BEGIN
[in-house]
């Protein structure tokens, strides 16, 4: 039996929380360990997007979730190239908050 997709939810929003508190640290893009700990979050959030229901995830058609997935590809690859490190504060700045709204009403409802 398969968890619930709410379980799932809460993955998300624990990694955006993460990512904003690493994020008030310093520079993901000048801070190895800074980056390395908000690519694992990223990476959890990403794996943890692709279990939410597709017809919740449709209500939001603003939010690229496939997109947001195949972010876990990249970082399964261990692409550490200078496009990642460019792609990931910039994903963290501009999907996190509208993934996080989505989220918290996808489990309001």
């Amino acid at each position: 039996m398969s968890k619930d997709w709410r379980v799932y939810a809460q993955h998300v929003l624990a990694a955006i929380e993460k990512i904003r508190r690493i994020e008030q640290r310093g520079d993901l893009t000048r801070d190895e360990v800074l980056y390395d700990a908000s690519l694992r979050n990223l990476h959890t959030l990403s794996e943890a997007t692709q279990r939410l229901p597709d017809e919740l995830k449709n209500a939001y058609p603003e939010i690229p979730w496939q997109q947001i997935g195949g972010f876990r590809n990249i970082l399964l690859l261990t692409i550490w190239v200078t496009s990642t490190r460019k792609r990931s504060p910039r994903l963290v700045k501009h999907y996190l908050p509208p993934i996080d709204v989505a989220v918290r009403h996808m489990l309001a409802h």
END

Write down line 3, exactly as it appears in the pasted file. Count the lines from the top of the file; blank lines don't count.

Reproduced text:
């Amino acid at each position: 039996m398969s968890k619930d997709w709410r379980v799932y939810a809460q993955h998300v929003l624990a990694a955006i929380e993460k990512i904003r508190r690493i994020e008030q640290r310093g520079d993901l893009t000048r801070d190895e360990v800074l980056y390395d700990a908000s690519l694992r979050n990223l990476h959890t959030l990403s794996e943890a997007t692709q279990r939410l229901p597709d017809e919740l995830k449709n209500a939001y058609p603003e939010i690229p979730w496939q997109q947001i997935g195949g972010f876990r590809n990249i970082l399964l690859l261990t692409i550490w190239v200078t496009s990642t490190r460019k792609r990931s504060p910039r994903l963290v700045k501009h999907y996190l908050p509208p993934i996080d709204v989505a989220v918290r009403h996808m489990l309001a409802h």